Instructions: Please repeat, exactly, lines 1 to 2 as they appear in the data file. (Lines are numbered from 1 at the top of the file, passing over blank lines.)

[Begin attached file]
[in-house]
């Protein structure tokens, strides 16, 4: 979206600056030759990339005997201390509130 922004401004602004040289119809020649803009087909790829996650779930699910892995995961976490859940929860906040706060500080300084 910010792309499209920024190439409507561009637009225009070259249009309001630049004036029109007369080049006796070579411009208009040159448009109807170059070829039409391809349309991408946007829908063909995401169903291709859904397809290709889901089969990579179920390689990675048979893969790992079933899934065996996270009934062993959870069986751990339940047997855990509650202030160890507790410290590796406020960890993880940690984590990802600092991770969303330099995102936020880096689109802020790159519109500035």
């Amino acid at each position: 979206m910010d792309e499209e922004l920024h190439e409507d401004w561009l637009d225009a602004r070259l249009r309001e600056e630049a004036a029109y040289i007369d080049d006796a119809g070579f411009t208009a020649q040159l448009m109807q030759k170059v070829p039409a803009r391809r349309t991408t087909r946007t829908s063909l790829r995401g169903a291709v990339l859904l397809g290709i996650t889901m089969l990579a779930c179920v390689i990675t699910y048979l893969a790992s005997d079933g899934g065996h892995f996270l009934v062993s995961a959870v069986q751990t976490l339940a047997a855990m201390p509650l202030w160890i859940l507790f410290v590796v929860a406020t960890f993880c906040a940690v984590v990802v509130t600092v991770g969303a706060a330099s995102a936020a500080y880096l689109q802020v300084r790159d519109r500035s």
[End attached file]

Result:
[in-house]
């Protein structure tokens, strides 16, 4: 979206600056030759990339005997201390509130 922004401004602004040289119809020649803009087909790829996650779930699910892995995961976490859940929860906040706060500080300084 910010792309499209920024190439409507561009637009225009070259249009309001630049004036029109007369080049006796070579411009208009040159448009109807170059070829039409391809349309991408946007829908063909995401169903291709859904397809290709889901089969990579179920390689990675048979893969790992079933899934065996996270009934062993959870069986751990339940047997855990509650202030160890507790410290590796406020960890993880940690984590990802600092991770969303330099995102936020880096689109802020790159519109500035």